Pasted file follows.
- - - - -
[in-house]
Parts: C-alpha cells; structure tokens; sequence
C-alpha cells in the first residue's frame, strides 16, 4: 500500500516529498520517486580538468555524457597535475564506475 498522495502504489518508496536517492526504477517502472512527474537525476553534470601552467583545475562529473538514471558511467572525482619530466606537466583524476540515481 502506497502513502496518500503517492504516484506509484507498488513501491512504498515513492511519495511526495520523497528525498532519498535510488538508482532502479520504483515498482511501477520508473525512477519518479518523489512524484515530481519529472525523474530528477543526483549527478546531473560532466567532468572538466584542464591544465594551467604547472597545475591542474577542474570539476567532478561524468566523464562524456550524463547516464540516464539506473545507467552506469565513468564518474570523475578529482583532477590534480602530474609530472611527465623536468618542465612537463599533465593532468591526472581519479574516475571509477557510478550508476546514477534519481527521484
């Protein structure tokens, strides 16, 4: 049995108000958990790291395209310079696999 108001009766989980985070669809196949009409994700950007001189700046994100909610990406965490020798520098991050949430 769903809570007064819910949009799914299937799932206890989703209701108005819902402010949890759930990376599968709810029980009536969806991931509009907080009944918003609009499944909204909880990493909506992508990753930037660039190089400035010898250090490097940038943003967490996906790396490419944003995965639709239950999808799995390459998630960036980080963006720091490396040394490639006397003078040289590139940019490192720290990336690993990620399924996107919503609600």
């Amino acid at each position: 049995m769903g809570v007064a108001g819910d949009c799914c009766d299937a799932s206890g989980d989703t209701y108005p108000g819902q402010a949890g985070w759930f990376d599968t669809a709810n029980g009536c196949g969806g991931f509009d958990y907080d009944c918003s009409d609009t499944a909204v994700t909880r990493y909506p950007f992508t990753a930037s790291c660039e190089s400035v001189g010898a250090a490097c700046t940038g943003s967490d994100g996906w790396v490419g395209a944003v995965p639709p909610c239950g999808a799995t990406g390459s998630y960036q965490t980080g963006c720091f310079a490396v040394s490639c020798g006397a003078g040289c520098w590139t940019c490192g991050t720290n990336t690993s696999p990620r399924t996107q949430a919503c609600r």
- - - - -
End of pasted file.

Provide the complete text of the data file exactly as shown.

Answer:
[in-house]
Parts: C-alpha cells; structure tokens; sequence
C-alpha cells in the first residue's frame, strides 16, 4: 500500500516529498520517486580538468555524457597535475564506475 498522495502504489518508496536517492526504477517502472512527474537525476553534470601552467583545475562529473538514471558511467572525482619530466606537466583524476540515481 502506497502513502496518500503517492504516484506509484507498488513501491512504498515513492511519495511526495520523497528525498532519498535510488538508482532502479520504483515498482511501477520508473525512477519518479518523489512524484515530481519529472525523474530528477543526483549527478546531473560532466567532468572538466584542464591544465594551467604547472597545475591542474577542474570539476567532478561524468566523464562524456550524463547516464540516464539506473545507467552506469565513468564518474570523475578529482583532477590534480602530474609530472611527465623536468618542465612537463599533465593532468591526472581519479574516475571509477557510478550508476546514477534519481527521484
């Protein structure tokens, strides 16, 4: 049995108000958990790291395209310079696999 108001009766989980985070669809196949009409994700950007001189700046994100909610990406965490020798520098991050949430 769903809570007064819910949009799914299937799932206890989703209701108005819902402010949890759930990376599968709810029980009536969806991931509009907080009944918003609009499944909204909880990493909506992508990753930037660039190089400035010898250090490097940038943003967490996906790396490419944003995965639709239950999808799995390459998630960036980080963006720091490396040394490639006397003078040289590139940019490192720290990336690993990620399924996107919503609600």
């Amino acid at each position: 049995m769903g809570v007064a108001g819910d949009c799914c009766d299937a799932s206890g989980d989703t209701y108005p108000g819902q402010a949890g985070w759930f990376d599968t669809a709810n029980g009536c196949g969806g991931f509009d958990y907080d009944c918003s009409d609009t499944a909204v994700t909880r990493y909506p950007f992508t990753a930037s790291c660039e190089s400035v001189g010898a250090a490097c700046t940038g943003s967490d994100g996906w790396v490419g395209a944003v995965p639709p909610c239950g999808a799995t990406g390459s998630y960036q965490t980080g963006c720091f310079a490396v040394s490639c020798g006397a003078g040289c520098w590139t940019c490192g991050t720290n990336t690993s696999p990620r399924t996107q949430a919503c609600r």